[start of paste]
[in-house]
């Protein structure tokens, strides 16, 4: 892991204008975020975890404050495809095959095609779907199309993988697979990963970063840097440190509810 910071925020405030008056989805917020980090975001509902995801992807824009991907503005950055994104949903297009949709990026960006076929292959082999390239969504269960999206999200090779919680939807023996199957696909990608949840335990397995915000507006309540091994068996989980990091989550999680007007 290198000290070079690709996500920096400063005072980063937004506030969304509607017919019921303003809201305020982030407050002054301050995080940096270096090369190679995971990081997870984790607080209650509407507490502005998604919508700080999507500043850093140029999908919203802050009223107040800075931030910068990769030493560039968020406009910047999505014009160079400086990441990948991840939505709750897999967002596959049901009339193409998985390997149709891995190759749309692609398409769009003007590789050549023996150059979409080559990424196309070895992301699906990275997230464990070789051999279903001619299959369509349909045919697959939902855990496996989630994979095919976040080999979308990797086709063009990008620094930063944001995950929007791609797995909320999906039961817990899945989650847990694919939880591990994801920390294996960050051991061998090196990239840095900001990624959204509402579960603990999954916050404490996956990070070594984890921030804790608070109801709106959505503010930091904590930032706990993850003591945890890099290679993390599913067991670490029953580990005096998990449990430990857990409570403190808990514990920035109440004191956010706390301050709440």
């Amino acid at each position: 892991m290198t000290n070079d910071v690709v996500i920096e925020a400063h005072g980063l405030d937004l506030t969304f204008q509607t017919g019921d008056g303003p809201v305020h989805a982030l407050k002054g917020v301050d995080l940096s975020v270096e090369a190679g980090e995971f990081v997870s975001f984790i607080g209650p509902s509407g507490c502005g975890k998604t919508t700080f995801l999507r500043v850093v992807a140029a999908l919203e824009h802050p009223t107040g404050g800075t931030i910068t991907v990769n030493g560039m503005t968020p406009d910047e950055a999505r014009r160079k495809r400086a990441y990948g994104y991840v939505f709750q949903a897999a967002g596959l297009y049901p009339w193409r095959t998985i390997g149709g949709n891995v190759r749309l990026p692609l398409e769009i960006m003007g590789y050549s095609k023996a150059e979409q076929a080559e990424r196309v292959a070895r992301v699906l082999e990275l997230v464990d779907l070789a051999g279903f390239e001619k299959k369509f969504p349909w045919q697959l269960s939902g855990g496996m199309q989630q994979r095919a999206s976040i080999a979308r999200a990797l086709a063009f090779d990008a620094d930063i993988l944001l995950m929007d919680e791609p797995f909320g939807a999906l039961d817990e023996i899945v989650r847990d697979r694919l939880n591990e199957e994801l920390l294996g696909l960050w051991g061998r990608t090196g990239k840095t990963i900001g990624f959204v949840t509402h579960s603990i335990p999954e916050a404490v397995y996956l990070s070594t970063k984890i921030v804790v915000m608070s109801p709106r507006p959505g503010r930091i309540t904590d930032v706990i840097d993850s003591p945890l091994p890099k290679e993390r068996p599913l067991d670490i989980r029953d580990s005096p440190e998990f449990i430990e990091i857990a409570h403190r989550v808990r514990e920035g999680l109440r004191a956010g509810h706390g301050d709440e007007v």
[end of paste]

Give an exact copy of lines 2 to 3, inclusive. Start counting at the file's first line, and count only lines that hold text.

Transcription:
């Protein structure tokens, strides 16, 4: 892991204008975020975890404050495809095959095609779907199309993988697979990963970063840097440190509810 910071925020405030008056989805917020980090975001509902995801992807824009991907503005950055994104949903297009949709990026960006076929292959082999390239969504269960999206999200090779919680939807023996199957696909990608949840335990397995915000507006309540091994068996989980990091989550999680007007 290198000290070079690709996500920096400063005072980063937004506030969304509607017919019921303003809201305020982030407050002054301050995080940096270096090369190679995971990081997870984790607080209650509407507490502005998604919508700080999507500043850093140029999908919203802050009223107040800075931030910068990769030493560039968020406009910047999505014009160079400086990441990948991840939505709750897999967002596959049901009339193409998985390997149709891995190759749309692609398409769009003007590789050549023996150059979409080559990424196309070895992301699906990275997230464990070789051999279903001619299959369509349909045919697959939902855990496996989630994979095919976040080999979308990797086709063009990008620094930063944001995950929007791609797995909320999906039961817990899945989650847990694919939880591990994801920390294996960050051991061998090196990239840095900001990624959204509402579960603990999954916050404490996956990070070594984890921030804790608070109801709106959505503010930091904590930032706990993850003591945890890099290679993390599913067991670490029953580990005096998990449990430990857990409570403190808990514990920035109440004191956010706390301050709440």
């Amino acid at each position: 892991m290198t000290n070079d910071v690709v996500i920096e925020a400063h005072g980063l405030d937004l506030t969304f204008q509607t017919g019921d008056g303003p809201v305020h989805a982030l407050k002054g917020v301050d995080l940096s975020v270096e090369a190679g980090e995971f990081v997870s975001f984790i607080g209650p509902s509407g507490c502005g975890k998604t919508t700080f995801l999507r500043v850093v992807a140029a999908l919203e824009h802050p009223t107040g404050g800075t931030i910068t991907v990769n030493g560039m503005t968020p406009d910047e950055a999505r014009r160079k495809r400086a990441y990948g994104y991840v939505f709750q949903a897999a967002g596959l297009y049901p009339w193409r095959t998985i390997g149709g949709n891995v190759r749309l990026p692609l398409e769009i960006m003007g590789y050549s095609k023996a150059e979409q076929a080559e990424r196309v292959a070895r992301v699906l082999e990275l997230v464990d779907l070789a051999g279903f390239e001619k299959k369509f969504p349909w045919q697959l269960s939902g855990g496996m199309q989630q994979r095919a999206s976040i080999a979308r999200a990797l086709a063009f090779d990008a620094d930063i993988l944001l995950m929007d919680e791609p797995f909320g939807a999906l039961d817990e023996i899945v989650r847990d697979r694919l939880n591990e199957e994801l920390l294996g696909l960050w051991g061998r990608t090196g990239k840095t990963i900001g990624f959204v949840t509402h579960s603990i335990p999954e916050a404490v397995y996956l990070s070594t970063k984890i921030v804790v915000m608070s109801p709106r507006p959505g503010r930091i309540t904590d930032v706990i840097d993850s003591p945890l091994p890099k290679e993390r068996p599913l067991d670490i989980r029953d580990s005096p440190e998990f449990i430990e990091i857990a409570h403190r989550v808990r514990e920035g999680l109440r004191a956010g509810h706390g301050d709440e007007v």